July 26, 2021
This Week in Health Policy for July 26
This Week (July 26 - 30)
The Senate Health, Education, Labor and Pensions Committee holds a hearing on "The Path Forward: Building on Lessons Learned from the COVID-19 Pandemic."
The House Veterans' Affairs Health Subcommittee holds a hearing on "Aging in Place: Examining Veterans' Access to Home and Community Based Services."
The Senate Judiciary Committee holds a markup of S. 1425 (117), the "Stop Significant and Time-wasting Abuse Limiting Legitimate Innovation of New Generics (STALLING) Act"; S. 1428 (117), the "Preserve Access to Affordable Generics and Biosimilars Act"; S. 1388 (117), the "Prescription Pricing for the People Act of 2021"; and S. 1435 (117), the "Affordable Prescriptions for Patients Act of 2021."
The House Energy and Commerce Health Subcommittee holds a hearing on "The Path Forward: Advancing Treatments and Cures for Neurodegenerative Diseases."
Last Week (July 19 - 23)
Health Care Highlights
CMS issues proposed Medicare Hospital OPPS/ASC rule. On Monday (July 20), the Centers for Medicare & Medicaid Services (CMS) issued their Calendar Year (CY) 2022 Hospital Outpatient Prospective Payment System (OPPS) and Ambulatory Surgical Center (ASC) Payment System Proposed Rule. Among the proposals is a provision to increase the fines waged against hospitals that fail to comply with the Trump-era Hospital Price Transparency rule, which requires hospitals to post a comprehensive, machine-readable file of all items and services, along with standard and payer-negotiated prices. In an effort to reduce high rates of noncompliance, CMS proposes to set a minimum fine of $300 a day for hospitals with 30 or fewer beds and $10 per bed per day for larger hospitals, with a cap at $5,500 per day. Previously, the penalty was capped at $300 a day across all hospitals. Biden’s CMS also retained Trump-era cuts to reimbursement for 340B drugs and is moving forward with their Radiation Oncology (RO) model, with various refinements, beginning January 1, 2022. Other Trump-era proposals, however, were walked back in the rule, including reversal of the phase out of the inpatient-only procedures list, as well as the move to allow ASCs to perform more procedures. (Press Release; Fact Sheet; Proposed Rule)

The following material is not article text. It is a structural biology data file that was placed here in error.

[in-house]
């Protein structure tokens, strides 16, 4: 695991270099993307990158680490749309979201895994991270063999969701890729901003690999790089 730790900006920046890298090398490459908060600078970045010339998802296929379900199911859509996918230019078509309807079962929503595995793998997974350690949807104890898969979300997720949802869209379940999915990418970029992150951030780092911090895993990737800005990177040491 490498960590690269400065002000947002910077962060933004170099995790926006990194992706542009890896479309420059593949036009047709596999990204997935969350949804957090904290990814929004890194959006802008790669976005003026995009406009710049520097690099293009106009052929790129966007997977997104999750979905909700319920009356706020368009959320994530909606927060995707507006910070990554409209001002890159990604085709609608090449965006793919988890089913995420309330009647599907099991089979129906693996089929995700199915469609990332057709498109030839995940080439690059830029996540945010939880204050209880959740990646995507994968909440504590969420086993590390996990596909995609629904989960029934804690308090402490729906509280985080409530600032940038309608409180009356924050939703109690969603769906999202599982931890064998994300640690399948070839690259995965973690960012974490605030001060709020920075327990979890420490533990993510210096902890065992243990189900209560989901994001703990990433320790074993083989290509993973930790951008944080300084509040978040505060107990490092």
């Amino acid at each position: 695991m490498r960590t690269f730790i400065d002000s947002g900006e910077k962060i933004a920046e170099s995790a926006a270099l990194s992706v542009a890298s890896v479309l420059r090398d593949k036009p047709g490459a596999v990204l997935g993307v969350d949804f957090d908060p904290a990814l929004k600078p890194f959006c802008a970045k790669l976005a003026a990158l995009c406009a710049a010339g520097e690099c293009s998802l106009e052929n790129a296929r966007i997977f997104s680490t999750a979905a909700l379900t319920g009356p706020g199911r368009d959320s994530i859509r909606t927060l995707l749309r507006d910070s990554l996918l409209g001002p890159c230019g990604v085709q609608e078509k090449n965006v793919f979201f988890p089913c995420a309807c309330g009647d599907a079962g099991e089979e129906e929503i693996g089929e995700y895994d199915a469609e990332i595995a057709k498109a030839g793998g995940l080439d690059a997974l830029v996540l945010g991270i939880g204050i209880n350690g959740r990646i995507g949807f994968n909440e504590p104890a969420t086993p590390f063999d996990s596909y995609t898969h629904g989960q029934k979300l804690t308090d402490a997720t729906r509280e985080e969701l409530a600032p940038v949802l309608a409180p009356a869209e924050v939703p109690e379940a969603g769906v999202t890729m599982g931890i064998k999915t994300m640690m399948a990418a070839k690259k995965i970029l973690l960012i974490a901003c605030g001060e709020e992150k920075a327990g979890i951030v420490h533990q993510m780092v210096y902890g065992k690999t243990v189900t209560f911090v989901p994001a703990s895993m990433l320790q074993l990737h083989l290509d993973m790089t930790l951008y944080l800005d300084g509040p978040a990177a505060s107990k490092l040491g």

Delay of Trump-era rebate rule poised for infrastructure offset. It seems increasingly likely that senators will delay a Trump-era Medicare drug rebate rule to help pay for the proposed bipartisan infrastructure legislation, and there’s a chance Democrats could use a full repeal of the rule as an offset in their separate, $3.5 trillion budget reconciliation bill later this year. Sen. Joe Manchin (D-WV), one of the 22 senators negotiating the infrastructure bill, said on Thursday (July 22) that the rebate rule measure will be included in the infrastructure bill, and Senate Finance Chair Ron Wyden (D-OR) said the rebate measure will be included in one of the three bills moving at the same time: infrastructure, reconciliation and transportation. The rule would have effectively eliminated rebates in Part D, disallowing them unless they’re passed through directly to the point of sale. The Congressional Budget Office (CBO) estimated that repealing the rule would cut federal Medicare spending by around $177 billion over a decade. Senators could release details on the bipartisan effort as soon as Monday (July 26), however the deal could still face resistance in both chambers, making the prospects uncertain.